Recent studies have revealed a variety of genes and mechanisms that influence the rate of aging progression. In this study, we identified cell cycle factors as potent regulators of health and longevity in C. elegans. Focusing on the cyclin-dependent kinase 2 (cdk-2) and cyclin E (cye-1), we show that inhibition of cell cycle genes leads to tolerance towards environmental stress and longevity. The reproductive system is known as a key regulator of longevity in C. elegans. We uncovered the gonad as the central organ mediating the effects of cell cycle inhibition on lifespan. In particular, the proliferating germ cells were essential for conferring longevity. Steroid hormone signaling and the FOXO transcription factor DAF-16 were required for longevity associated with cell cycle inhibition. Furthermore, we discovered that SKN-1 (ortholog of mammalian Nrf proteins) activates protective gene expression and induces longevity when cell cycle genes are inactivated. We conclude that both, germline absence and inhibition through impairment of cell cycle machinery results in longevity through similar pathways. In addition, our studies suggest further roles of cell cycle genes beyond cell cycle progression and support the recently described connection of SKN-1/Nrf to signals deriving from the germline. PMID:27668945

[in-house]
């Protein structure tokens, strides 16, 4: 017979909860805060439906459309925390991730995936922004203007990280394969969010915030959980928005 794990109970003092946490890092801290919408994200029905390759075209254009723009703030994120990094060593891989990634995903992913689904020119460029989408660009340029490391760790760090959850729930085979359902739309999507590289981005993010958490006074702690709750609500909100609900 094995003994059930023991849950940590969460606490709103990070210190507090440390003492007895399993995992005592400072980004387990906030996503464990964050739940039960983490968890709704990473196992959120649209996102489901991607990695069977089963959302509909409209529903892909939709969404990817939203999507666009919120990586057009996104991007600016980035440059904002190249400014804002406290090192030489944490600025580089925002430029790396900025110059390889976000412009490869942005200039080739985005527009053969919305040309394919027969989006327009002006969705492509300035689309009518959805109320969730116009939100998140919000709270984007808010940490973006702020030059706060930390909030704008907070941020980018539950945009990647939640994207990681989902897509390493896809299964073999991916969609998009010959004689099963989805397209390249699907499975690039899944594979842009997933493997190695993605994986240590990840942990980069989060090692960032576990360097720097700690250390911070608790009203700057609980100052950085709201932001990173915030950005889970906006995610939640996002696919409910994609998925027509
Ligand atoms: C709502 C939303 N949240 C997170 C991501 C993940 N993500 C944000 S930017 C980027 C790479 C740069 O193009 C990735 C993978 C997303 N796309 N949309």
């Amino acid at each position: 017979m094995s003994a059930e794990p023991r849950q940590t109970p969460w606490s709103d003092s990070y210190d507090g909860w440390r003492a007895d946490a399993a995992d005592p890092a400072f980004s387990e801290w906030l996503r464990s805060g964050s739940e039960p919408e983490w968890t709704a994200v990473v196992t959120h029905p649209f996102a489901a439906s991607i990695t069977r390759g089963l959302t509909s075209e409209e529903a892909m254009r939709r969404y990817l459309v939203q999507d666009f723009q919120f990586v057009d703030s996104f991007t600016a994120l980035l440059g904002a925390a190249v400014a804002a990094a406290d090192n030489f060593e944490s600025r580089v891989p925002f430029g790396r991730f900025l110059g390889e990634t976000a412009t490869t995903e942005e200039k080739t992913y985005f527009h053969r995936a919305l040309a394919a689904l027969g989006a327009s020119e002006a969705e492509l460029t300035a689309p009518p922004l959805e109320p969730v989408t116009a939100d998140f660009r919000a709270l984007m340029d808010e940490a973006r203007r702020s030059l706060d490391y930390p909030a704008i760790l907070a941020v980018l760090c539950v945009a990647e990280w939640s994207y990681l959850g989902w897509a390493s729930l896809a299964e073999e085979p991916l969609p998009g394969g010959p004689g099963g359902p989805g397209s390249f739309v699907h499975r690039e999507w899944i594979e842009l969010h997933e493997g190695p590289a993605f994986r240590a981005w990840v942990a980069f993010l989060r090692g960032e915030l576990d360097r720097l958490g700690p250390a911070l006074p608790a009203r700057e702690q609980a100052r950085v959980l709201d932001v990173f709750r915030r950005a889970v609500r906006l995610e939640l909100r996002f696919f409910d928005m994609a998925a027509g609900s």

11. Organic photovoltaic cell incorporating electron conducting exciton blocking layers

    SciTech Connect

    Forrest, Stephen R.; Lassiter, Brian E.

    2014-08-26

    The present disclosure relates to photosensitive optoelectronic devices including a compound blocking layer located between an acceptor material and a cathode, the compound blocking layer including: at least one electron conducting material, and at least one wide-gap electron conducting exciton blocking layer. For example, 3,4,9,10 perylenetetracarboxylic bisbenzimidazole (PTCBI) and 1,4,5,8-napthalene-tetracarboxylic-dianhydride (NTCDA) function as electron conducting and exciton blocking layers when interposed between the acceptor layer and cathode. Both materials serve as efficient electron conductors, leading to a fill factor as high as 0.70. By using an NTCDA/PTCBI compound blocking layer structure increased power conversion efficiency is achieved, compared to an analogous device using a conventional blocking layers shown to conduct electrons via damage-induced midgap states.